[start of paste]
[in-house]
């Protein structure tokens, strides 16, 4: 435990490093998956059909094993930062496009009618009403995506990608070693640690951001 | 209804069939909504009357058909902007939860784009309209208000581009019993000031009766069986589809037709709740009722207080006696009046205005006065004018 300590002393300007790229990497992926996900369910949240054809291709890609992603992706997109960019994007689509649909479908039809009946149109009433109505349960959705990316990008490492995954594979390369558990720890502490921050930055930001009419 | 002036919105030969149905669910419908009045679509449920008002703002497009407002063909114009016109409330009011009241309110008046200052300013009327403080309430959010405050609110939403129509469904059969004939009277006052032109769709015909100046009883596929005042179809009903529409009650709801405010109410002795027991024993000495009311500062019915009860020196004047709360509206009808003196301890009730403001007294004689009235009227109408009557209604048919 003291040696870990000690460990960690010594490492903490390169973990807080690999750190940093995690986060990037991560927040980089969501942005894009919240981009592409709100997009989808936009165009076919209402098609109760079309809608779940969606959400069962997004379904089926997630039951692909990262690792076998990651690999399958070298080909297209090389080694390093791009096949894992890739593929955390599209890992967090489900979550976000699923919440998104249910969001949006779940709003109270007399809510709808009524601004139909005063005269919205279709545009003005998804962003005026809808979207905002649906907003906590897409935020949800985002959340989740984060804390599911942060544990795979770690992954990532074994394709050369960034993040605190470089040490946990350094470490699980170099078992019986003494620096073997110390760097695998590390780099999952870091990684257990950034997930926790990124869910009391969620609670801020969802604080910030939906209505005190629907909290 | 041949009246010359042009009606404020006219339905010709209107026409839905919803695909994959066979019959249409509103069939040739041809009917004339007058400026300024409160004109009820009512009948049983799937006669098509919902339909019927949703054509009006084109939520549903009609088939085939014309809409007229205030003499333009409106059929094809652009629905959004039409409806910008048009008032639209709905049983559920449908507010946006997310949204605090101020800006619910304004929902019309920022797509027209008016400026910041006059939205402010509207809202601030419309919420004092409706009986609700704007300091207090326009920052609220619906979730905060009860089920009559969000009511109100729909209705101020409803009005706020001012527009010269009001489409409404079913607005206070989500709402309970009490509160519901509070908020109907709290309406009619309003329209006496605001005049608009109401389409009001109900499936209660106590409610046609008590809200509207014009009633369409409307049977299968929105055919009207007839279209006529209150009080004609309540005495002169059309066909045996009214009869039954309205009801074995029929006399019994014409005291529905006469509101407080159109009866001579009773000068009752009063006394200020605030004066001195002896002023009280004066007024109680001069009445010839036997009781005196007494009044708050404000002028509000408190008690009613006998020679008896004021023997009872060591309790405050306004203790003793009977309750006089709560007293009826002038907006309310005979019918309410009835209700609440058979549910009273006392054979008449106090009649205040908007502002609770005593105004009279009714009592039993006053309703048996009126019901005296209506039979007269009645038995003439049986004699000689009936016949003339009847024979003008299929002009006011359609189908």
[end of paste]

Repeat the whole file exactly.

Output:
[in-house]
């Protein structure tokens, strides 16, 4: 435990490093998956059909094993930062496009009618009403995506990608070693640690951001 | 209804069939909504009357058909902007939860784009309209208000581009019993000031009766069986589809037709709740009722207080006696009046205005006065004018 300590002393300007790229990497992926996900369910949240054809291709890609992603992706997109960019994007689509649909479908039809009946149109009433109505349960959705990316990008490492995954594979390369558990720890502490921050930055930001009419 | 002036919105030969149905669910419908009045679509449920008002703002497009407002063909114009016109409330009011009241309110008046200052300013009327403080309430959010405050609110939403129509469904059969004939009277006052032109769709015909100046009883596929005042179809009903529409009650709801405010109410002795027991024993000495009311500062019915009860020196004047709360509206009808003196301890009730403001007294004689009235009227109408009557209604048919 003291040696870990000690460990960690010594490492903490390169973990807080690999750190940093995690986060990037991560927040980089969501942005894009919240981009592409709100997009989808936009165009076919209402098609109760079309809608779940969606959400069962997004379904089926997630039951692909990262690792076998990651690999399958070298080909297209090389080694390093791009096949894992890739593929955390599209890992967090489900979550976000699923919440998104249910969001949006779940709003109270007399809510709808009524601004139909005063005269919205279709545009003005998804962003005026809808979207905002649906907003906590897409935020949800985002959340989740984060804390599911942060544990795979770690992954990532074994394709050369960034993040605190470089040490946990350094470490699980170099078992019986003494620096073997110390760097695998590390780099999952870091990684257990950034997930926790990124869910009391969620609670801020969802604080910030939906209505005190629907909290 | 041949009246010359042009009606404020006219339905010709209107026409839905919803695909994959066979019959249409509103069939040739041809009917004339007058400026300024409160004109009820009512009948049983799937006669098509919902339909019927949703054509009006084109939520549903009609088939085939014309809409007229205030003499333009409106059929094809652009629905959004039409409806910008048009008032639209709905049983559920449908507010946006997310949204605090101020800006619910304004929902019309920022797509027209008016400026910041006059939205402010509207809202601030419309919420004092409706009986609700704007300091207090326009920052609220619906979730905060009860089920009559969000009511109100729909209705101020409803009005706020001012527009010269009001489409409404079913607005206070989500709402309970009490509160519901509070908020109907709290309406009619309003329209006496605001005049608009109401389409009001109900499936209660106590409610046609008590809200509207014009009633369409409307049977299968929105055919009207007839279209006529209150009080004609309540005495002169059309066909045996009214009869039954309205009801074995029929006399019994014409005291529905006469509101407080159109009866001579009773000068009752009063006394200020605030004066001195002896002023009280004066007024109680001069009445010839036997009781005196007494009044708050404000002028509000408190008690009613006998020679008896004021023997009872060591309790405050306004203790003793009977309750006089709560007293009826002038907006309310005979019918309410009835209700609440058979549910009273006392054979008449106090009649205040908007502002609770005593105004009279009714009592039993006053309703048996009126019901005296209506039979007269009645038995003439049986004699000689009936016949003339009847024979003008299929002009006011359609189908």